Keywords

Diabetic children, Pancreas, Endocrinology.

Introduction

Type 1 Diabetes Mellitus (T1D) is the most common chronic metabolic autoimmune disease [1,2]. It is characterized by hyperglycemia due to infiltration of lymphocytes in the pancreas causing destruction of insulin producing beta cells [3].

Histological analysis of the pancreas from patients with T1D shows immunological activity limited to insulin-containing islets, including infiltration by activated lymphocytes, antibodies and components of the complement system. These histological findings are consistent with T1DM being an immune-mediated disease [4].

Immunoglobulin A (IgA) is an antibody that plays a critical role in mucosal immunity. It is the second most prevalent immunoglobulin class in human serum after IgG [5]. More IgA is produced in mucosal linings than all other types of antibody combined [6]. Immunoglobulin G (IgG) is also an antibody isotype, representing approximately 75% of serum immunoglobulins in humans, where it is the most abundant antibody isotype found in the circulation [7]. Several studies had shown that T1D is associated with metabolic abnormalities and alteration of immunoglobulins [8].

So, the aim of this study was to evaluate and compare serum levels of IgA and IgG in children newly diagnosed with T1D, children with duration of T1D more than 5 years and normal control children. Moreover, studying different correlations between them and some clinical and laboratory parameters.

Subjects and Methods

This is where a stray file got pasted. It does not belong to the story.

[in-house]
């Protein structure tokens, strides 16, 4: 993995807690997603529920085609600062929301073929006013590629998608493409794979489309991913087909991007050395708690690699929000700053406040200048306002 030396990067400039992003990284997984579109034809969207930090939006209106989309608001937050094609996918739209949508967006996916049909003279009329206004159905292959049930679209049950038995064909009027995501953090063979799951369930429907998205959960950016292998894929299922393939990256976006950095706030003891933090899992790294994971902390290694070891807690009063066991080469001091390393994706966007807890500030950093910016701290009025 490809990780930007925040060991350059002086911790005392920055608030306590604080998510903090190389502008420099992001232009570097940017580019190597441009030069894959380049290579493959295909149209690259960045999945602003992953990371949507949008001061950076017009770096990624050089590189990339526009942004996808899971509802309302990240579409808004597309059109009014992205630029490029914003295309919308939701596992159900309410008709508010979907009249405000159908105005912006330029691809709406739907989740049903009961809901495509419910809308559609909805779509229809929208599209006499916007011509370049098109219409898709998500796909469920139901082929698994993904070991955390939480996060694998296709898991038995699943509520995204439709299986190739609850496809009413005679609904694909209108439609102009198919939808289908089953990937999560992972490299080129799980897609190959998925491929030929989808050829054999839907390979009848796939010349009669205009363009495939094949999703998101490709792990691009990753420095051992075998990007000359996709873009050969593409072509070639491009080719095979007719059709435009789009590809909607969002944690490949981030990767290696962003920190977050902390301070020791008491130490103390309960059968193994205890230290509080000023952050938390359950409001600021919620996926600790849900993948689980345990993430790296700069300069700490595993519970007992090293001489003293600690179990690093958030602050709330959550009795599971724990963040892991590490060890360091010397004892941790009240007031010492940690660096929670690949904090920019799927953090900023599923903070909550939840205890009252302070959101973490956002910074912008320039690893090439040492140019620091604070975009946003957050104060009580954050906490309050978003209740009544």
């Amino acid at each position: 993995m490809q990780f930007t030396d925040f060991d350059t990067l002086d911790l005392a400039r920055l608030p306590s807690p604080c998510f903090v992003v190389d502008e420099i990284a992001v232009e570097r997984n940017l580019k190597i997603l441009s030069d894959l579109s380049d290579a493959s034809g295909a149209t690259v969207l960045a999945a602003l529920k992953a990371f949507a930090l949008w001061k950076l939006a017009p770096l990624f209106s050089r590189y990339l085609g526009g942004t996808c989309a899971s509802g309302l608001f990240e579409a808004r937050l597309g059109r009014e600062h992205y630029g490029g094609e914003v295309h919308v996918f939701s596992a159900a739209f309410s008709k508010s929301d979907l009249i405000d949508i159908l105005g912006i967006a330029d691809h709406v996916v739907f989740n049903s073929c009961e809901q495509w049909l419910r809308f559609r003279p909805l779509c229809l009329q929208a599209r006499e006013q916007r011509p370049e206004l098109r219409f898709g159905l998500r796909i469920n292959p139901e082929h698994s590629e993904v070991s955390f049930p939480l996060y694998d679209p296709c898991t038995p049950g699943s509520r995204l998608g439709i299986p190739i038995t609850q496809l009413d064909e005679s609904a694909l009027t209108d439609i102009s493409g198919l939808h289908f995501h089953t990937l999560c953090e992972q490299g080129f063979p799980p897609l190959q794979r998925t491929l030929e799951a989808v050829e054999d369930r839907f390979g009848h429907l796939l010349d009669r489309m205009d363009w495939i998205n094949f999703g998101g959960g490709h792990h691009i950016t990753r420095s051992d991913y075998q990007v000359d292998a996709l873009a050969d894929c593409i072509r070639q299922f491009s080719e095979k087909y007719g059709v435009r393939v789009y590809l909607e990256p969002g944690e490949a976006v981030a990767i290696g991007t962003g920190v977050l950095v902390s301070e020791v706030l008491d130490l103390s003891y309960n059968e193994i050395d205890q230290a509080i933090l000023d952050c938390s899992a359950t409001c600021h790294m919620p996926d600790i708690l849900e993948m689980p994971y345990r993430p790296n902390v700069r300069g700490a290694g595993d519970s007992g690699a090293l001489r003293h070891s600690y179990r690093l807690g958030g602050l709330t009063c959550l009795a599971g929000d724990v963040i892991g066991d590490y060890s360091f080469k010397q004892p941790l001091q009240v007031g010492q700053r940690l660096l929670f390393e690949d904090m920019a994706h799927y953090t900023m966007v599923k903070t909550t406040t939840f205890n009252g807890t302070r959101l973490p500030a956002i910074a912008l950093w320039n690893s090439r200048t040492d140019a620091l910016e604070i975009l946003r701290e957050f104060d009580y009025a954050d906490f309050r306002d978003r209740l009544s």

This study was a prospective study included 100 children who were randomly selected and classified into: Group I: 70 children withT1D according to standard American Diabetes Association criteria [9]. They had regular follow up in the pediatric diabetes and endocrinology outpatients' clinic, Maternity and Children University Hospital, Minia University. They were collected during the period from March to August 2015. They were 30 males (42.86%) and 40 females (57.14%) with an age ranged from 6-12 years with a mean 9.9 ± 2.29. Oral and written consent was obtained from the parents of every case to be enrolled in this study. Group I was further subdivided into two groups based on duration of diabetes: Group Ia: included 35 (50%) newly diagnosed diabetic children (20 females and 15 males with a mean age 9.4 ± 2.3), with duration of illness ≤ 6 months. Group Ib: included 35 (50%) children (20 females and 15 males with mean age 10.2 ± 2.1), their diabetes duration ≥ 5 years. Exclusion criteria were: presence of any autoimmune disease, presence of any condition affecting serum IgA and IgG levels, suggestive history of acute infections, connective tissue diseases, renal disorders, gastrointestinal diseases, malignancies, medication known to affect the immunological response, presence of chronic illness rather than diabetes and refusal to participate in the study. Another 30 apparently healthy children, age and sex matched to the diseased group, were included as the control group and classified as group II. The studied groups were subjected to the following: full history taking, thorough clinical examination including anthropometric measurements and laboratory investigations including: random blood glucose by using fully automated clinical chemistry auto-analyzer system Konelab 20i (Thermo Electron Incorporation Finland), glycated Hemoglobin (HbA1c %) using resin column chromatography. Kit contents were supplied by TECO DIAGNOSTICS, California, USA, serum IgA and serum IgG levels by using Radial Immuno-Diffusion (RID) plates. Kit content was supplied by Biocientifica S.A., Buenos Aires, Argentina [10,11]. Normal serum levels of IgA was (33-236 mg/dl) and (608-1572 mg/dl) for IgG [12].